5. Rice: A staple food for nearly half the world’s population, there are currently no varieties of GM rice approved for human consumption. However, that could soon change. A genetically modified variety called golden rice being developed in the Philippines has been altered to include beta-carotene, a source of vitamin A. Backers are lauding it as a way to alleviate nutrient deficiency for the populations in developing countries.
How about organic foods?
Since the late ’90s, USDA organic standards have prohibited any genetically modified ingredients. Originally, the agency tried to include GE foods under the organic umbrella, but it backed down in 2002 after a massive public outcry to save organic standards.
How long have I been eating GE food?
Scientists conducted the first GE food trials the late 1980s, and in 1994, a biotech company called Calgene released the first GMO approved for human consumption: the “Flavr Savr tomato,” designed to stay ripe on the vine longer without getting squishy. The product, which Monsanto eventually picked up, flopped, but it paved the way for others: Biotech companies have made billions since with GE corn, soy bean, cotton, and canola.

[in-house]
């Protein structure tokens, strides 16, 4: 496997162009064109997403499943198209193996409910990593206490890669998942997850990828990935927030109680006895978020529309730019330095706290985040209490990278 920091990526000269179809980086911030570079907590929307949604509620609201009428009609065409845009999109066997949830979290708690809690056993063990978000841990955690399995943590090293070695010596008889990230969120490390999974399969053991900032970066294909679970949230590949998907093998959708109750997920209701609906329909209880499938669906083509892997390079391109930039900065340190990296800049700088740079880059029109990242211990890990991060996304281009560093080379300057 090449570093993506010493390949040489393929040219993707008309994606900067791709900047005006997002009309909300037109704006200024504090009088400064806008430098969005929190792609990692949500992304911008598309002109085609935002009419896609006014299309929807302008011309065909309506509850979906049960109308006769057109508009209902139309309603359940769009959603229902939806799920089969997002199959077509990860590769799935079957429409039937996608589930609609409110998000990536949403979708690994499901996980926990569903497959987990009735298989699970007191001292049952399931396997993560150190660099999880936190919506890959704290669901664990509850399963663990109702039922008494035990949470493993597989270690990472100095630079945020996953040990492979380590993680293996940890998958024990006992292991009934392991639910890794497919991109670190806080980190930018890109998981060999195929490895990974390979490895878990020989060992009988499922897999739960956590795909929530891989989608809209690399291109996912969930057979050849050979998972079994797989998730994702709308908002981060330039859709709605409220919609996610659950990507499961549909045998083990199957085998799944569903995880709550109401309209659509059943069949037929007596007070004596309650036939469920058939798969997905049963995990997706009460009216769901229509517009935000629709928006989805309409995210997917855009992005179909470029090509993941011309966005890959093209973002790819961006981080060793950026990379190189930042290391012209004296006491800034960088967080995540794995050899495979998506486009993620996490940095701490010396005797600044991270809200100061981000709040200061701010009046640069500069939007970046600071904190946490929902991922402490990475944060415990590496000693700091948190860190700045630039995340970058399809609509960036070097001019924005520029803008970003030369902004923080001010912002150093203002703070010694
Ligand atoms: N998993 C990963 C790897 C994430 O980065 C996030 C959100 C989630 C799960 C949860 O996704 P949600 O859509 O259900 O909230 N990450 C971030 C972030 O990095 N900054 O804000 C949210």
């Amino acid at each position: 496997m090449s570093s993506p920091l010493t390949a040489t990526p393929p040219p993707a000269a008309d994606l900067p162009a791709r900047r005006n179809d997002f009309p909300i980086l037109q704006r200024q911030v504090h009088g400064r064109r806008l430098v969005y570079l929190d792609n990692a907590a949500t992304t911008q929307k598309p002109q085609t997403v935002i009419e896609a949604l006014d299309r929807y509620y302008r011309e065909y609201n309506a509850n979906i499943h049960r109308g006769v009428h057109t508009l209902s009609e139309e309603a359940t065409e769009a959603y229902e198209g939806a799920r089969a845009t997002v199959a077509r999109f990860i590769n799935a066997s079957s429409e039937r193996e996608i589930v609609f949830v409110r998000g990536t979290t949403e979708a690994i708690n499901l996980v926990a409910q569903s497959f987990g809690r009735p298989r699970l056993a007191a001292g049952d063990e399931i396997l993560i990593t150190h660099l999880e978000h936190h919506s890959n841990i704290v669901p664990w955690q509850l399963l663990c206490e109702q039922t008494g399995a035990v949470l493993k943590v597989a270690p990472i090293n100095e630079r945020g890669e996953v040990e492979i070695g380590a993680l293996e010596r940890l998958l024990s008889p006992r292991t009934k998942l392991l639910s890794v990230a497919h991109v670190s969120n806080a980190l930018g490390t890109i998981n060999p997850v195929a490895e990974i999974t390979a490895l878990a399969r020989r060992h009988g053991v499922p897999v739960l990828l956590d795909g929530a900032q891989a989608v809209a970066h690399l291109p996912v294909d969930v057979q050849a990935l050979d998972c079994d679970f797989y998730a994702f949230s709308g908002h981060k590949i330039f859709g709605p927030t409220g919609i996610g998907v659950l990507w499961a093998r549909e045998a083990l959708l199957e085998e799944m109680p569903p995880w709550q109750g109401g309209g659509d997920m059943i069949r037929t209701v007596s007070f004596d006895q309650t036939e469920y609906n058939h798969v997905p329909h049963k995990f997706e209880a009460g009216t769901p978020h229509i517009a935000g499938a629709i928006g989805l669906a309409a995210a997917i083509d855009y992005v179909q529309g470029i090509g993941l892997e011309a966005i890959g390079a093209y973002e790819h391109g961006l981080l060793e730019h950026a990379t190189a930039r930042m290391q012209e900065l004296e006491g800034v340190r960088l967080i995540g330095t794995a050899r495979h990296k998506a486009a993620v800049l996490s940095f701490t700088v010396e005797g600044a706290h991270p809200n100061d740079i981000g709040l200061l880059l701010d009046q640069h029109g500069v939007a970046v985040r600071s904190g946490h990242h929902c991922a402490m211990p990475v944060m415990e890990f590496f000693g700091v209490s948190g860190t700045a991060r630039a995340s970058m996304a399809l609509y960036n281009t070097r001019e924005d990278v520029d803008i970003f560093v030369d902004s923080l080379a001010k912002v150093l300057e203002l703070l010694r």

Aren’t food companies required to let me know whether their products contain GMOs?
Not in the United States. Sixty-four developing and developed countries require GMO food labeling, according to Freese at the Center for Food Safety. You may have heard about the recent string of “Right to Know” bills in state assemblies across the country. The bills are aimed to require food companies to label any products that contain genetically modified organisms. Connecticut and Maine recently passed laws that would require food manufacturers to reveal GE ingredients on product packaging, but those laws won’t go into effect until other states adopt similar measures. Americans overwhelmingly support such laws, with poll after poll showing that over 90 percent of respondents support mandatory labeling. Biotech companies and the food industry say that such labeling would be expensive and pointless since genetically engineered foods have been declared safe for human consumption.
So if the food is safe, what’s all the fuss about them?